Sunday, March 13, 2011
Fending off Attacks From The Father of Lies
My grandmother never used the prince of darkness' name, and it's a habit I too have acquired. I prefer to use descriptions of what he is. Although he is unfortunately a very real entity, he is also a persona non grata and as such, my lips shall not mention his name.
I have been hearing more and more about people struggling with temptation. We're not even a week into Lent and for some folks, the attacks have been pretty bad, myself included. Cathy at Recovering Dissident Catholic mentioned a prayer chain, whereby we pray for one another and I commented that this brought to my mind an image, one of the great deceiver being bound and rendered powerless by the prayers offered, especially to Mary, to defeat his evil promptings. With every prayer, the chain would grow heavier and more binding and he would be slowed as he clanged his way from soul to soul.
This Lent, every time you are tempted in the least to do, say or think something you know you shouldn't, say a Hail Mary for you and one for someone else. You can rest assured the evil lurker is not just after your soul and what a great act of charity to think of someone else as well as yourself. It has been said by those more learned than me that our Blessed Mother is no shrinking violet. That's why the evil one told the Rome exorcist, Father Gabriel Amorth, that every Hail Mary is a hammer blow to his head and that of his minions. My God, can you imagine what one Rosary would do to him?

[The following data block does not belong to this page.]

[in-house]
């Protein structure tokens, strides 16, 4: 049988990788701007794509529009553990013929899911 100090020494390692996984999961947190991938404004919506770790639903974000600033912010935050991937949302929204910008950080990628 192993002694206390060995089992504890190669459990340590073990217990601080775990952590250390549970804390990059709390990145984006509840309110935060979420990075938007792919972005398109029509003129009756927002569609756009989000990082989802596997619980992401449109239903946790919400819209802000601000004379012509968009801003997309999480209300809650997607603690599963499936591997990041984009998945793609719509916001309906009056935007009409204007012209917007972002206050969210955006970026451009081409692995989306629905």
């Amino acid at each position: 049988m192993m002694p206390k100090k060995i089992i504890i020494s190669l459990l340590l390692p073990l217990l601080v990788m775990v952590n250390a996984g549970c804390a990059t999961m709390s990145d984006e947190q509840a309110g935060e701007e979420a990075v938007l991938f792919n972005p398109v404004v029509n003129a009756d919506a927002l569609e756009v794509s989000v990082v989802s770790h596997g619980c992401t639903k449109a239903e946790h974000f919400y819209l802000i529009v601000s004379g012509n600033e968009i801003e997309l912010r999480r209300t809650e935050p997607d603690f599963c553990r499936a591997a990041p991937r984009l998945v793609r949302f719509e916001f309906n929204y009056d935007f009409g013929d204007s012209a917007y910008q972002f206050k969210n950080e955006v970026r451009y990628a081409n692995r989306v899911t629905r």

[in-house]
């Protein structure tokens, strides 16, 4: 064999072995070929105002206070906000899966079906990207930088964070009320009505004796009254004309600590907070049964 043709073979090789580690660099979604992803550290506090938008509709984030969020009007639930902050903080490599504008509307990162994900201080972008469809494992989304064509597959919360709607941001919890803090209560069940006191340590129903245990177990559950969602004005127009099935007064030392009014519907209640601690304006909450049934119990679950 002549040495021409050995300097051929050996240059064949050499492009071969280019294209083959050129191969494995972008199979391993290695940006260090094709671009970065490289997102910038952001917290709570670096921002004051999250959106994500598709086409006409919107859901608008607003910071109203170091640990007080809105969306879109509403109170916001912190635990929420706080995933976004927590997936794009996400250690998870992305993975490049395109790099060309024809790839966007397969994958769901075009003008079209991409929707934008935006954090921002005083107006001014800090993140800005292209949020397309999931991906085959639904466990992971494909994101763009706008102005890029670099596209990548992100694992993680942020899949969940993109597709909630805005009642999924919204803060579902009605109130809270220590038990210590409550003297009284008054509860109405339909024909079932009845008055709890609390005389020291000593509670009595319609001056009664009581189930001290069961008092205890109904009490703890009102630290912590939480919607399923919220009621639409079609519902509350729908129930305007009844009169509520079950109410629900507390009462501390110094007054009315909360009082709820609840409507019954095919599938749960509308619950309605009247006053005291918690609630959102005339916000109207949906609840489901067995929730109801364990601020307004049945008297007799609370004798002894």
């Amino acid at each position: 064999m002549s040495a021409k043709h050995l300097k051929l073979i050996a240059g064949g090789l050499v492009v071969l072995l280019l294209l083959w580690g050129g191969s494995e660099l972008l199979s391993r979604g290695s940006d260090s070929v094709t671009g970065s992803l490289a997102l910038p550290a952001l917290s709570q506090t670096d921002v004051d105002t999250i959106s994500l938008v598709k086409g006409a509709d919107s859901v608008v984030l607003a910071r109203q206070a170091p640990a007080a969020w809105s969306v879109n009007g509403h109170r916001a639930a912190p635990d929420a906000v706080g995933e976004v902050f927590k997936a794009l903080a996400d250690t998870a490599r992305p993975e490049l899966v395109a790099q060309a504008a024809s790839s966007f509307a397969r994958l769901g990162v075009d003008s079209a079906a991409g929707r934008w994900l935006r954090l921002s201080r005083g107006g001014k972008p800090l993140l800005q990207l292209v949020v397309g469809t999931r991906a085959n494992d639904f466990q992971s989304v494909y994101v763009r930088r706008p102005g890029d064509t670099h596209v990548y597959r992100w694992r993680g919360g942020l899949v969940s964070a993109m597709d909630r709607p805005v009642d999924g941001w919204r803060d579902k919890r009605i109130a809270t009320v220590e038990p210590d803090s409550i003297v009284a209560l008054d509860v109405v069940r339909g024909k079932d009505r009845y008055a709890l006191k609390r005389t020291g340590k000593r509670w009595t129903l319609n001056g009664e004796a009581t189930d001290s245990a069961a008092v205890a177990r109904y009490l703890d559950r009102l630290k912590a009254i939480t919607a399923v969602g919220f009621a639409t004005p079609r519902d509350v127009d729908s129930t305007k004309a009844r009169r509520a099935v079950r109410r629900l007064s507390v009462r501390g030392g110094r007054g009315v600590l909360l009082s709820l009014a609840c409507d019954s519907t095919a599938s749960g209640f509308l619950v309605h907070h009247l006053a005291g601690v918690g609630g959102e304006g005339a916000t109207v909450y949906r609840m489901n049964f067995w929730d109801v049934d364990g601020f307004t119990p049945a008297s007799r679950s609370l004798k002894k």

There is an aid I use to help myself not go down a road I shouldn't. Do you know how when you forget what you're going to do, if you retrace your steps, it will often come back to you? With sin, it can work the same way, only opposite. Sometimes something seemingly innocuous will lead to some obscene thought or image. I take note of what it is that prompted that chain of consciousness, and then I make sure not to go down that path again. I know, it's Avoiding Temptation 101 for Dummies, but I am a dummy and have allowed myself to head in the wrong direction too many times. I hear the voice that yells "Stop!" and the next thing you know, I see Our Lord slipping away from me, like a boat whose moorings have come undone.
It is well worth noting again that a time of great holiness is the time to be at most on your guard. Think of yourself dressed all in white and strolling along when a truck comes out of nowhere and splashes mud all over your nice clothes. Had you seen the truck coming, you would have stepped away from the puddle to a place where you couldn't get splashed. The driver would not have gotten nearly as much glee had you already been filthy. He would have looked for someone else to soil.
Today's Gospel is a reminder to us that so far as the great deceiver is concerned, no one is off limits to his attacks, not even Our Lord. Although Jesus might have been weakened physically by his time in the desert, it's no accident that he spent 40 days praying and fasting. I would do well to follow His example.
Posted by TLW at 10:14 AM